China’s paramount leader could not afford to be seen as weak in dealing with the US. And Xi had also misread Trump’s United States. The Chinese Communist Party (CCP) read too much into the president’s hectoring of Fed Chairman Jerome Powell. Xi thought American allies, who were furious with Washington over tariffs targeting them, would be on his side of the Sino-American dispute. His view of US isolation was reinforced when 40 heads of state and government ignored a U.S. boycott and attended an April 2019 conference on the Belt and Road Initiative (BRI).

Thus China crossed out most of the IP section in the 150 page document including requirements to change laws, and would not address currency devaluation. At the time, China faced 25 percent tariffs on $50 billion worth of goods and 10 percent on another $200 billion. Xi and the senior leadership wanted to keep a dialogue going so that China can be seen to be a “responsible party”—even as Trump levied 25 percent tariffs on the remaining $300 billion worth of goods exported to the US.

Certainly de-coupling from China poses a big problem if Washington doesn’t open other big markets. But the authors may overstate the importance of trade with China for the US. The American economy was still growing fast before COVID. Moreover, no one is filing for a full economic divorce.

The authors report, not completely accurately, that the breakdown in talks allowed national security hawks such as then-National Security Advisor John Bolton to implement a plan to rattle Beijing, by crippling Huawei among other actions, for example. Indeed, as Huawei faced criminal and civil legal actions, the US put it on an “entity list” at the Department of Commerce, severely restricting US companies sales to it (semiconductors, other components). A May 15, 2019 Executive Order targeted Huawei for violating sanctions on Iran and other “actions counter to US interests.” It is true that Bolton and his NSC team had a plan for economic and national security pushback once the trade talks failed. But his predecessor, H.R. McMaster, was no less hawkish. He oversaw the crafting of the 2017 US National Security Strategy (NSS). By Washington DC policy standards, the NSS was revolutionary in identifying China as a revisionist power and a strategic competitor for two reasons. First, since 9/11 the Middle East and then Russia had pre-occupied the foreign policy cognoscenti’s attention. Second, it is rare for a consensus national security document to describe a threat in such stark terms, particularly if it is a major trading partner.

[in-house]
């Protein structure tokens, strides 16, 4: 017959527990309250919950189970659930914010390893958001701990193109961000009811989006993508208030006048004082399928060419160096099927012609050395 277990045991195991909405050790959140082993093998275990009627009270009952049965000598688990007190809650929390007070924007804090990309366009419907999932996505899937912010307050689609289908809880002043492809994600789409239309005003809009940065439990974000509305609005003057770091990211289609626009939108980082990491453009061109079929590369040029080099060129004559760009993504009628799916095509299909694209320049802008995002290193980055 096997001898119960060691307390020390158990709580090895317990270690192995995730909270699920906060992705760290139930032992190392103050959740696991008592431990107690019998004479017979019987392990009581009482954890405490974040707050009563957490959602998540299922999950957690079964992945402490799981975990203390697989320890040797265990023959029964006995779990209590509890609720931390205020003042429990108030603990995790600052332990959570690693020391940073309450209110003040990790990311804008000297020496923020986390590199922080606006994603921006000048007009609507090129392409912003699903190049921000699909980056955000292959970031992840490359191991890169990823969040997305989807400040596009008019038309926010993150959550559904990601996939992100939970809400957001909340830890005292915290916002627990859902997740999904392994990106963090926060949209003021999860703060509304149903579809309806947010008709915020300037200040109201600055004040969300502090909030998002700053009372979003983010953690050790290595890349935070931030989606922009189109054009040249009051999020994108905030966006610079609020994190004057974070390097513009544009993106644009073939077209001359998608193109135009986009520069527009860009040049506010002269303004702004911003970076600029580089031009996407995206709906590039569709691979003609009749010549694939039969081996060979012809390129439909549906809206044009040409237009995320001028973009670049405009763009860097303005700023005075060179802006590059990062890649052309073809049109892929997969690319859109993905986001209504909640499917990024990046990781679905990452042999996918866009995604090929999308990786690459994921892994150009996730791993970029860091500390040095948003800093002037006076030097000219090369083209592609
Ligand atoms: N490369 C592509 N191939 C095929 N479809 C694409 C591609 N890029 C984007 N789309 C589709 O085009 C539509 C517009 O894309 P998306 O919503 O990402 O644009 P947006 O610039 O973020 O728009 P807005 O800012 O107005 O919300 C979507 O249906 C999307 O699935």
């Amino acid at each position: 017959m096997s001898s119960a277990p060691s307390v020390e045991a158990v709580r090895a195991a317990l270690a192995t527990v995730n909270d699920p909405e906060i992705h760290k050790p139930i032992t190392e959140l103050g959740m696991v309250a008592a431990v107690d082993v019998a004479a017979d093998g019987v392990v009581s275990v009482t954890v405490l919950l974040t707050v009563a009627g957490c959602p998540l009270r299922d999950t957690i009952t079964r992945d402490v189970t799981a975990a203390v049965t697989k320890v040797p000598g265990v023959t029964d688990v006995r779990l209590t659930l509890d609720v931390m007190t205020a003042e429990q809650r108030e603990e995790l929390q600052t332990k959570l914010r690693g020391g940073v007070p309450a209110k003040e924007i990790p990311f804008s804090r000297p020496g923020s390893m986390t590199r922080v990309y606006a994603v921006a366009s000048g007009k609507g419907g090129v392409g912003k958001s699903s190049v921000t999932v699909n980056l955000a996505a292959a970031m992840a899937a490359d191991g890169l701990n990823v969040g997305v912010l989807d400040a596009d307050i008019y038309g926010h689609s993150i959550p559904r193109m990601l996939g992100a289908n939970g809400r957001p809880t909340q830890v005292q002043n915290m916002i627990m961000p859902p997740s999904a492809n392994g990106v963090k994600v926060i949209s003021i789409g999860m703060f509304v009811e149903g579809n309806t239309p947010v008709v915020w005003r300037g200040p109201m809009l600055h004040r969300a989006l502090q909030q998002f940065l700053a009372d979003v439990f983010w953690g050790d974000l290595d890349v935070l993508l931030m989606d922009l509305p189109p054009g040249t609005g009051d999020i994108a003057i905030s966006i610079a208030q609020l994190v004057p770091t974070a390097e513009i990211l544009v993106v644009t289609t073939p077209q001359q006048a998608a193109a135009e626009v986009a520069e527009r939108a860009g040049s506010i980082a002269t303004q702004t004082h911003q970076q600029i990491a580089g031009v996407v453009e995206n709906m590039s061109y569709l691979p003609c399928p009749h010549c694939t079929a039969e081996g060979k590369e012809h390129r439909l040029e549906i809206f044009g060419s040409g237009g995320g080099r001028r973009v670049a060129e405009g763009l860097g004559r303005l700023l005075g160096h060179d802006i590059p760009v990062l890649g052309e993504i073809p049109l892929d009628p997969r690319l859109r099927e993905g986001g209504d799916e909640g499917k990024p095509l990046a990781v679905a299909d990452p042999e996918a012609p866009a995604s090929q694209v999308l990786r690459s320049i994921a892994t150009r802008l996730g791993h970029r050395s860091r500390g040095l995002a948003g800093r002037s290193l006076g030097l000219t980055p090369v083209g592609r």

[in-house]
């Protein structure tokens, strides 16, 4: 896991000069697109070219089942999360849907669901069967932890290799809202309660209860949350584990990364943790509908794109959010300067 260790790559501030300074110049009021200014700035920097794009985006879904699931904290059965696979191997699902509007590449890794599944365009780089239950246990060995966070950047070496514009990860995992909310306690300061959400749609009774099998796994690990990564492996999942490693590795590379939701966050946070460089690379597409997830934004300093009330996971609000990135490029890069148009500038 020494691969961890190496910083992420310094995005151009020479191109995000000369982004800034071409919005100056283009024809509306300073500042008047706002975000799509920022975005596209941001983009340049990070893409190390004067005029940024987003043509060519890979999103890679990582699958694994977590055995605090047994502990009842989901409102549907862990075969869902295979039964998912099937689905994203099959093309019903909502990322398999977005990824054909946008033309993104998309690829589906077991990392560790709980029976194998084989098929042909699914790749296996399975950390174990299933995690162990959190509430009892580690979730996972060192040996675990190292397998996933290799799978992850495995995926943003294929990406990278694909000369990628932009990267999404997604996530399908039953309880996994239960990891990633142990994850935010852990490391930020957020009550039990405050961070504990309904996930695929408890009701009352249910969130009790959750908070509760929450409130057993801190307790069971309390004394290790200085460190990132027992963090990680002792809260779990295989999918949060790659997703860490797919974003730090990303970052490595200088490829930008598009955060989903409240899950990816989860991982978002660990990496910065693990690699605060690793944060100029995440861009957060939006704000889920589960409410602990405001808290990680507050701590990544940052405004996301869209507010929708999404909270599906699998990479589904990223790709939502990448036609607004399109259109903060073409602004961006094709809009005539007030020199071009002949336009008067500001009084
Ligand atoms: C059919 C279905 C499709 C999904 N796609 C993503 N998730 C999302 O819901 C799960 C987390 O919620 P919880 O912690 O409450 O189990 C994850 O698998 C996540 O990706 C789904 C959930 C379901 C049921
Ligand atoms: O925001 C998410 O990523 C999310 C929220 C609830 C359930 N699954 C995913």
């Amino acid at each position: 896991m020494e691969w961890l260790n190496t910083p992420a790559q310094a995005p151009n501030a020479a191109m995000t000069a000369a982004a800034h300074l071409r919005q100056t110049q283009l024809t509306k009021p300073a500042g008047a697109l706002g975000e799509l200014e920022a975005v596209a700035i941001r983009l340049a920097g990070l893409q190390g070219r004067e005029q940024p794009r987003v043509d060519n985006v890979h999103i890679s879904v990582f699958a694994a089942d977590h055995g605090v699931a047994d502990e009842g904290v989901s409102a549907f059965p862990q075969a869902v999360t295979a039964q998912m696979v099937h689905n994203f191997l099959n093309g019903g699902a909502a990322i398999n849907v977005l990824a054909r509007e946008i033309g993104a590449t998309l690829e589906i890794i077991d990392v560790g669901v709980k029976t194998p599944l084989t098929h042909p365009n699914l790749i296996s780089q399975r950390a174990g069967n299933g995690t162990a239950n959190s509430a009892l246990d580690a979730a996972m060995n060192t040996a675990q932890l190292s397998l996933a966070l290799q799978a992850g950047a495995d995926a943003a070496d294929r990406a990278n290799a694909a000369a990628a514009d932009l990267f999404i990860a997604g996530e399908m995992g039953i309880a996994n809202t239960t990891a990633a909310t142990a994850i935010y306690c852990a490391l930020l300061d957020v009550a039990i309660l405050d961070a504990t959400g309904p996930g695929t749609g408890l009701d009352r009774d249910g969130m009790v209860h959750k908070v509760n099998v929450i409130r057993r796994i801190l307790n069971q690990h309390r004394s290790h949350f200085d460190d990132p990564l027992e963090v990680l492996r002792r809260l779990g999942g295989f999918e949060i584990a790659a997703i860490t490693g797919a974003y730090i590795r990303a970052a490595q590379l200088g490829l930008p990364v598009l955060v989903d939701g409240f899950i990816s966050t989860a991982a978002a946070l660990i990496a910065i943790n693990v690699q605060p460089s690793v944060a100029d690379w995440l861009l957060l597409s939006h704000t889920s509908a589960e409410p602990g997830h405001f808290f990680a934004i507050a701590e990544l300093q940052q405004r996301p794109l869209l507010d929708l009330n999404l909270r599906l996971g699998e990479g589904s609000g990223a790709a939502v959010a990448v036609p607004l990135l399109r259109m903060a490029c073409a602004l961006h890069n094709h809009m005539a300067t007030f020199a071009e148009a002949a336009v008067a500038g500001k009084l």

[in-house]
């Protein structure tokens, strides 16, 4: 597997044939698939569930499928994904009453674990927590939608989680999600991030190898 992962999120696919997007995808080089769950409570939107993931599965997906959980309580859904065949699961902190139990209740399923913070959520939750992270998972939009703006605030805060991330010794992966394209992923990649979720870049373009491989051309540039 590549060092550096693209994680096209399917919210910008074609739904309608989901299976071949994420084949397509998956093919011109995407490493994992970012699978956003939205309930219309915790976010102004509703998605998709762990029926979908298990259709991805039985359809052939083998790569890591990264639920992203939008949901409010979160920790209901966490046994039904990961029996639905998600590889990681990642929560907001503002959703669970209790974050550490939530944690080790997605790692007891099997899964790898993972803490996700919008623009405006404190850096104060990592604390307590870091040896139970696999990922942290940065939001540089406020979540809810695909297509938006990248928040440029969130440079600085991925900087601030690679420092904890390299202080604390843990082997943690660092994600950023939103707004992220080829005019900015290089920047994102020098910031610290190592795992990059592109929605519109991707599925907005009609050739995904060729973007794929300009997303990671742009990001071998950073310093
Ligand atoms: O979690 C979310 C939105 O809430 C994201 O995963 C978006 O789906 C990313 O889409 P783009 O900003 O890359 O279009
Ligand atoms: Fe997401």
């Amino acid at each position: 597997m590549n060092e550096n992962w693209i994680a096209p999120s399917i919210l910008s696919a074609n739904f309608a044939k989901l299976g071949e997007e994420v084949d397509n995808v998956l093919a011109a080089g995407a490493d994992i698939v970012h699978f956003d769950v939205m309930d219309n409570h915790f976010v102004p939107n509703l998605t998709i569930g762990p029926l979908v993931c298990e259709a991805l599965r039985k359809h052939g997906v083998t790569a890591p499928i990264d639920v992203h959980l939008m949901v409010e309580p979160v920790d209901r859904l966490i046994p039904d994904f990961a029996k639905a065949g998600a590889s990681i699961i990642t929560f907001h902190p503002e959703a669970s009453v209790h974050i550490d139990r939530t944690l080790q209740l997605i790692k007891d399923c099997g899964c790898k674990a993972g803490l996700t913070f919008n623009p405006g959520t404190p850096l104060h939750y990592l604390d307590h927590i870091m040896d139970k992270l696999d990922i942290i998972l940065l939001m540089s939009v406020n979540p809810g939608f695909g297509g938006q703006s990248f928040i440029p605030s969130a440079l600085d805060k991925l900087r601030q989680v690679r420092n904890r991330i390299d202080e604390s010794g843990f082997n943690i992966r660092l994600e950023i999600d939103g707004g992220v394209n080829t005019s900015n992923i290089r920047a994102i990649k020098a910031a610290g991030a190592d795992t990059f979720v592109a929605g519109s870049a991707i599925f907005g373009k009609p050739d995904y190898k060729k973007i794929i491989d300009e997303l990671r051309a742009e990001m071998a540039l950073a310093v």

The vast US bureaucracy already had started to shift, however gradually and fitfully, to ready itself for a strategic competition with China. For example, the US military is prioritizing the Indo-Pacific and upped its challenges to China’s territorial ambitions in the South China Sea and the Taiwan Strait.

Eventually the two sides reached a modest trade deal. But then came COVID-19. The fury of the US at China’s malfeasance during the pandemic resulted in a much tougher China policy, from sanctions against the PRC for human rights abuses in Xinjiang to a crackdown on Chinese malign influence in the US. This has been a tough year for Sino-American relations.

What about the biggest question: where will all this leave us with respect to trading with China? According to the authors, Trump is both a “hawk and dove” on economic issues. He wants to change China’s policies but not rattle global markets. The authors think the US is too dependent on China to “de-couple” from its economic relations with China. Certainly de-coupling from China poses a big problem if Washington doesn’t open other big markets. But the authors may overstate the importance of trade with China for the US. The American economy was still growing fast before COVID. Moreover, no one is filing for a full economic divorce. Rather, the US is blocking the acquisition by the PRC of the most cutting-edge technologies that have military applications. That should not be overly burdensome.

And would US national security policy be served if the economic team got what it wanted from China on economics? In such a scenario, China would undergo “structural reform” again—less subsidization and market manipulation and a stronger IP regime would be the result. At first glance, the answer appears simple: of course the US would welcome such a change. Global growth would be higher, and US companies and workers would prosper as well.

But a more economically vibrant China would still compete with the US over who is the prime power in global affairs and who gets to shape the 21st century global order. If the US got what it wanted economically, China would likely be a more wily and enduring competitor. This dilemma illustrates why, contrary to the authors’ argument, the US and China are not in a “Cold War”—a war that doesn’t involve actual shooting. They still want to trade which means mutual benefit. Indeed, the very purposes of a strategy of competition should be to illustrate to the CCP that it cannot prevail in its more nefarious purposes. US strategy would try to make unattractive all other options besides returning to open-market policies which benefit both countries. That is a far more complicated strategic task then anything the US faced in the Cold War.